First Nations leaders in B.C. call for public inquiry after death of Williams Lake First Nations man

The family of Rojun Alphonse say the Williams Lake RCMP are to blame for his death by suicide.


The Williams Lake First Nation (WLFN) leaders and the Union of BC Indian Chiefs (UBCIC) are calling for a public inquiry into the death of a WLFN man on July 10.

According to the two groups, as well as the family of Rujon Alphonse, the RCMP escalated a distress situation resulting in Alphonse dying by suicide.

“What happened on Sunday, July 10 has significantly impacted our confidence in the system, it has entirely undermined our confidence in the system,” said WLFN Chief Willie Sellers during a press conference on Tuesday.

“If this was a non-Indigenous person, would the result have been the same?”

A press release by the Independent Investigations Office (IIO), the province’s independent civilian oversight agency, said that officers responded to a report of a man “alleged to be in distress and in possession of weapons” at residence in Williams Lake in the early morning on July 10.

According to the family, a call was placed to the Williams Lake RCMP as they worried about Alphonse’s mental state and concerned he might hurt himself.

But Sellars said instead of receiving a welfare check “with properly trained individuals to de-escalate the situation,” Alphonse was met with “a swarm ERT (Emergency Response Team) personnel with automatic weapons, body armor, armed vehicles, and tear gas.”

Sellars said the situation was further escalated as onlookers posted on social media that the incident was gang-related.

“In the midst of this aggressive and violent confrontation by the RCMP Rujon took his life,” he said.

The chief went on to say the community is mourning Alphonse’s death and demanding answers.

“What is wrong in the system to cause these outcomes and what are we doing about it to see change?…Time and time again, we see this treatment is mistreatment (of) Indigenous peoples in every single one of our communities.”

Family members of Alphonse were also present, including his wife, June North. North tearfully described the 36-year-old as a loving father of four and a hardworking man.

She spoke harshly of the RCMP and its response to what her family considers a distress call.

North noted the RCMP gas-bombed her family’s home with their daughter still inside and put her into an extremely hot car with no AC. She said the RCMP also failed to let their daughter make a phone call despite having the family’s phone numbers, among other things.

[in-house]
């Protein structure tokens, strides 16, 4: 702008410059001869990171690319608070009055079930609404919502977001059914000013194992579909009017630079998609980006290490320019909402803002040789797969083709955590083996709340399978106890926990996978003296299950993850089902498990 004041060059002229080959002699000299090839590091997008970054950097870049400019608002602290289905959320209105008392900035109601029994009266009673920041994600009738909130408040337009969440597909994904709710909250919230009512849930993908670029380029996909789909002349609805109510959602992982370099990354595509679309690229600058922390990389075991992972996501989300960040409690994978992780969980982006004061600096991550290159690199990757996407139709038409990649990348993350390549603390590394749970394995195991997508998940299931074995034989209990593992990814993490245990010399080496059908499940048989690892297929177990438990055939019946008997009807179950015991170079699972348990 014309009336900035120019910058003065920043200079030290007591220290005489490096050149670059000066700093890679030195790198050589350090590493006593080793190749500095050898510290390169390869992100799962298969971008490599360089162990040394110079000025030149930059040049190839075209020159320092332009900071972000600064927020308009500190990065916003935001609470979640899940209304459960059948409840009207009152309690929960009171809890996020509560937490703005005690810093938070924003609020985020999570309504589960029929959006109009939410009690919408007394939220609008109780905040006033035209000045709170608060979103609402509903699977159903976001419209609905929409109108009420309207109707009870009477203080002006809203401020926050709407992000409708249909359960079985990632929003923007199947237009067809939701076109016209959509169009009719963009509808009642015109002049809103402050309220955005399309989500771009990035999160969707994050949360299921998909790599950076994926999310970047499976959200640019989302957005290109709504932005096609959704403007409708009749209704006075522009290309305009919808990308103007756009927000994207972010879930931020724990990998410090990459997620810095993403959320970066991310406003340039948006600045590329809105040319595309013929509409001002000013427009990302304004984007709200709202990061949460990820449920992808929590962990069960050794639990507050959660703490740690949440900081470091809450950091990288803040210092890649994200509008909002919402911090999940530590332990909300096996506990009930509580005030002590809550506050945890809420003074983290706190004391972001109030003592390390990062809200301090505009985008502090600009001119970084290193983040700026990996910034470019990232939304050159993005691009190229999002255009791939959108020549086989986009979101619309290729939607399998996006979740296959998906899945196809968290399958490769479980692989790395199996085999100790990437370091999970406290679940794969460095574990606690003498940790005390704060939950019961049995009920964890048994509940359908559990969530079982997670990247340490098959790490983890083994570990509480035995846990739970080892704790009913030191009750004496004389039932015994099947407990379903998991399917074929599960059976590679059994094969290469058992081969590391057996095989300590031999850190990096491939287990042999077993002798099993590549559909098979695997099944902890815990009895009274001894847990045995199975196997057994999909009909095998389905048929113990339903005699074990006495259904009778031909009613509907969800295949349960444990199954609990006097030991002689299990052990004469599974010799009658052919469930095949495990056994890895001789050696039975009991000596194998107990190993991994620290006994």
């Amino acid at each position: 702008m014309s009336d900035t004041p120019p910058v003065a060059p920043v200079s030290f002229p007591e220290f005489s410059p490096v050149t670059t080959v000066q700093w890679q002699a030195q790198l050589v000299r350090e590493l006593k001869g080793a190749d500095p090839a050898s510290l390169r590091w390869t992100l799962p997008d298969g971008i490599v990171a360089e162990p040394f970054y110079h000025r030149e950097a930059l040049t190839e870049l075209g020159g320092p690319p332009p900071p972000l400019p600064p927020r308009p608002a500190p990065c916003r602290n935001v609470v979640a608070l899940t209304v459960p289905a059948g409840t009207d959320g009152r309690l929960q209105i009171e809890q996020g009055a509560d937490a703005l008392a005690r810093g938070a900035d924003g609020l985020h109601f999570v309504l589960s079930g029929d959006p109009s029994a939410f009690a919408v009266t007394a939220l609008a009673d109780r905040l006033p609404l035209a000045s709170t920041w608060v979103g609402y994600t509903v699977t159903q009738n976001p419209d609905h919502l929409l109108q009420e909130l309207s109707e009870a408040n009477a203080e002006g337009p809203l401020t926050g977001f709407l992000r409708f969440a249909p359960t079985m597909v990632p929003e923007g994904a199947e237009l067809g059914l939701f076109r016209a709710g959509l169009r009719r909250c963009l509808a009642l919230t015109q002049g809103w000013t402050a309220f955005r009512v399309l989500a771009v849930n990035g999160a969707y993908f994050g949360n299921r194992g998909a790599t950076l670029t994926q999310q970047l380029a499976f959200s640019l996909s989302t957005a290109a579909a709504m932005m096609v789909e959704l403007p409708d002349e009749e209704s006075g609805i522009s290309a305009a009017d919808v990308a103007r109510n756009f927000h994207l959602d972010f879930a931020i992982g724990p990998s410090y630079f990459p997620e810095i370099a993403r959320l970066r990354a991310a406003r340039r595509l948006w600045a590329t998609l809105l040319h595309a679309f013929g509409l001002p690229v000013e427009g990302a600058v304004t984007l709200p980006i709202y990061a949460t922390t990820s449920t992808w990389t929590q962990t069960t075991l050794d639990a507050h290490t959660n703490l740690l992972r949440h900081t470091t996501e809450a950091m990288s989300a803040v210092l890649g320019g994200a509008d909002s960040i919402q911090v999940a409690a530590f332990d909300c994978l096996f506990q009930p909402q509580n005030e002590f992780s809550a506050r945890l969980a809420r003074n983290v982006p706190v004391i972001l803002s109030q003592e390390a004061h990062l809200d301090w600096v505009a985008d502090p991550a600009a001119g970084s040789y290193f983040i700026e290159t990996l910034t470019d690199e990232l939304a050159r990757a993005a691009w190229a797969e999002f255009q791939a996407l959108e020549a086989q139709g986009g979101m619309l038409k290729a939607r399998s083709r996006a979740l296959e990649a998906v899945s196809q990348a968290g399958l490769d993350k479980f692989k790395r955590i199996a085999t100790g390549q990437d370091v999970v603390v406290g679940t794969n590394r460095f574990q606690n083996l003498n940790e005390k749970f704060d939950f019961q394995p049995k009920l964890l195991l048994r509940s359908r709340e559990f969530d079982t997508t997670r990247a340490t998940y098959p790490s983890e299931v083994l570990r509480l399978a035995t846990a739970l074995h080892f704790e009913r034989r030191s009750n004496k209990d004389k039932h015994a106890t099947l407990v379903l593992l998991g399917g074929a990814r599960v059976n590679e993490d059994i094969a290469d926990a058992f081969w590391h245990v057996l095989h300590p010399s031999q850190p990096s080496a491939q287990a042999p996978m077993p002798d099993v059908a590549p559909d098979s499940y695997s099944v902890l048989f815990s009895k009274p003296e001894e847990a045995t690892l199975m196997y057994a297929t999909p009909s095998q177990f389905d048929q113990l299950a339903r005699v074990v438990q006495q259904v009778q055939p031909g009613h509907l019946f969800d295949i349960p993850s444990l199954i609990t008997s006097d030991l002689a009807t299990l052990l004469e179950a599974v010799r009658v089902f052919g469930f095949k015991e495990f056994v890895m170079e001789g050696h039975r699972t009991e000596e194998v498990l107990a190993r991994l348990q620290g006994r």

“I will never call or trust an RCMP officer with how they responded to a call for help, but (turned it) into a tragedy,” she cried. “The fear of the RCMP will always be there for our daughter and for us all.”

UBCIC Grand Chief Stewart Philip called for an investigation into the RCMP’s treatment of Indigenous people and said national reform is desperately needed.

“(The RCMP) have no capacity to have a special mental health team that would go in and work with an individual that’s distress,” he said.

“It’s horrible when we as Indigenous people have to fear the very people that are supposed to protect us, keep us safe, protect our homes.”

As the incident is currently under investigation by the IIO the RCMP is declining to comment further.

Sellars said change is needed so a similar situation never happens again and that Alphonse’s legacy and memory must never be forgotten.

“(He’ll be remembered for) the change he was able to instill in the system so our communities don’t continue to feel the same hurt, see the same anger and experience the same trauma.”

Reporter / Whitehorse

Sara Connors is originally from Nova Scotia and has a Journalism degree from the University of King’s College in Halifax. After graduation she worked in South Korea for two years as an English Language teacher and freelance journalist. After she returned home in 2019 she worked behind the scenes at CTV Atlantic in Halifax before joining APTN's Yukon bureau in July 2020.